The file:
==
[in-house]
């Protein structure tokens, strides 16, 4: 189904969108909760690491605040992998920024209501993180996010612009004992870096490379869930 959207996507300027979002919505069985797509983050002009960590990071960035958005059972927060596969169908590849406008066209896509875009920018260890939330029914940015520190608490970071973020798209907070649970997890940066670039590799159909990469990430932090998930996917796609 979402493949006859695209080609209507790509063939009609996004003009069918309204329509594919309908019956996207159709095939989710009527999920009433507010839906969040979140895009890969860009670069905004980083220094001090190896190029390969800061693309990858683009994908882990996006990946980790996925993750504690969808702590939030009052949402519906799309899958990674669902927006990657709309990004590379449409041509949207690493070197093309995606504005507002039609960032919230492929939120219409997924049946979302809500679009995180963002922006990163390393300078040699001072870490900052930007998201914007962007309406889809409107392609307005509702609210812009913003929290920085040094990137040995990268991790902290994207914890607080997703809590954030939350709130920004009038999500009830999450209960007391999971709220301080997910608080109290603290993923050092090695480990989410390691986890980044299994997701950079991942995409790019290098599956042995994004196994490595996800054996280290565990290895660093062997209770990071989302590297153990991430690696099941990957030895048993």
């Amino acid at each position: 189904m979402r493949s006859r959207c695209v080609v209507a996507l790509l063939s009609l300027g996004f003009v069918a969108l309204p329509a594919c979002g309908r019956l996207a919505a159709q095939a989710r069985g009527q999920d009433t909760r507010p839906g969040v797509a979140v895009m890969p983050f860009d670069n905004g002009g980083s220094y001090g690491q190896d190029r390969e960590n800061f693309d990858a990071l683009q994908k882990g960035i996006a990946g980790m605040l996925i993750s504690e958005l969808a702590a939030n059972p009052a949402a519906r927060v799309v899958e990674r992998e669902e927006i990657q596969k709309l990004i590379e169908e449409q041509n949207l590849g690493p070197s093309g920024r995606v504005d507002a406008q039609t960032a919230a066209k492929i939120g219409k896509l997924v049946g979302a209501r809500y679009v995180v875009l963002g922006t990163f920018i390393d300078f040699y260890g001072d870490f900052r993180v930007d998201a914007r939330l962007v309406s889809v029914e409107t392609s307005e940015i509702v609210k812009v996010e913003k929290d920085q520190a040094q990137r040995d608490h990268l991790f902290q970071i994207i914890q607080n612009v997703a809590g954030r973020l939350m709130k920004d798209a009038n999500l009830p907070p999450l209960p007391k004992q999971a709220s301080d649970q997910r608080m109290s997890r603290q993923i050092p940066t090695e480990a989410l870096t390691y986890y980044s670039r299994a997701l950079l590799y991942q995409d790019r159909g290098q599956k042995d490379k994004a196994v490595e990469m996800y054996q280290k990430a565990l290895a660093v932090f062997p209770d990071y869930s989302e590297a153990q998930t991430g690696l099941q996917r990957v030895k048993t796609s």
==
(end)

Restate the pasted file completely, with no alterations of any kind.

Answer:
[in-house]
């Protein structure tokens, strides 16, 4: 189904969108909760690491605040992998920024209501993180996010612009004992870096490379869930 959207996507300027979002919505069985797509983050002009960590990071960035958005059972927060596969169908590849406008066209896509875009920018260890939330029914940015520190608490970071973020798209907070649970997890940066670039590799159909990469990430932090998930996917796609 979402493949006859695209080609209507790509063939009609996004003009069918309204329509594919309908019956996207159709095939989710009527999920009433507010839906969040979140895009890969860009670069905004980083220094001090190896190029390969800061693309990858683009994908882990996006990946980790996925993750504690969808702590939030009052949402519906799309899958990674669902927006990657709309990004590379449409041509949207690493070197093309995606504005507002039609960032919230492929939120219409997924049946979302809500679009995180963002922006990163390393300078040699001072870490900052930007998201914007962007309406889809409107392609307005509702609210812009913003929290920085040094990137040995990268991790902290994207914890607080997703809590954030939350709130920004009038999500009830999450209960007391999971709220301080997910608080109290603290993923050092090695480990989410390691986890980044299994997701950079991942995409790019290098599956042995994004196994490595996800054996280290565990290895660093062997209770990071989302590297153990991430690696099941990957030895048993």
């Amino acid at each position: 189904m979402r493949s006859r959207c695209v080609v209507a996507l790509l063939s009609l300027g996004f003009v069918a969108l309204p329509a594919c979002g309908r019956l996207a919505a159709q095939a989710r069985g009527q999920d009433t909760r507010p839906g969040v797509a979140v895009m890969p983050f860009d670069n905004g002009g980083s220094y001090g690491q190896d190029r390969e960590n800061f693309d990858a990071l683009q994908k882990g960035i996006a990946g980790m605040l996925i993750s504690e958005l969808a702590a939030n059972p009052a949402a519906r927060v799309v899958e990674r992998e669902e927006i990657q596969k709309l990004i590379e169908e449409q041509n949207l590849g690493p070197s093309g920024r995606v504005d507002a406008q039609t960032a919230a066209k492929i939120g219409k896509l997924v049946g979302a209501r809500y679009v995180v875009l963002g922006t990163f920018i390393d300078f040699y260890g001072d870490f900052r993180v930007d998201a914007r939330l962007v309406s889809v029914e409107t392609s307005e940015i509702v609210k812009v996010e913003k929290d920085q520190a040094q990137r040995d608490h990268l991790f902290q970071i994207i914890q607080n612009v997703a809590g954030r973020l939350m709130k920004d798209a009038n999500l009830p907070p999450l209960p007391k004992q999971a709220s301080d649970q997910r608080m109290s997890r603290q993923i050092p940066t090695e480990a989410l870096t390691y986890y980044s670039r299994a997701l950079l590799y991942q995409d790019r159909g290098q599956k042995d490379k994004a196994v490595e990469m996800y054996q280290k990430a565990l290895a660093v932090f062997p209770d990071y869930s989302e590297a153990q998930t991430g690696l099941q996917r990957v030895k048993t796609s």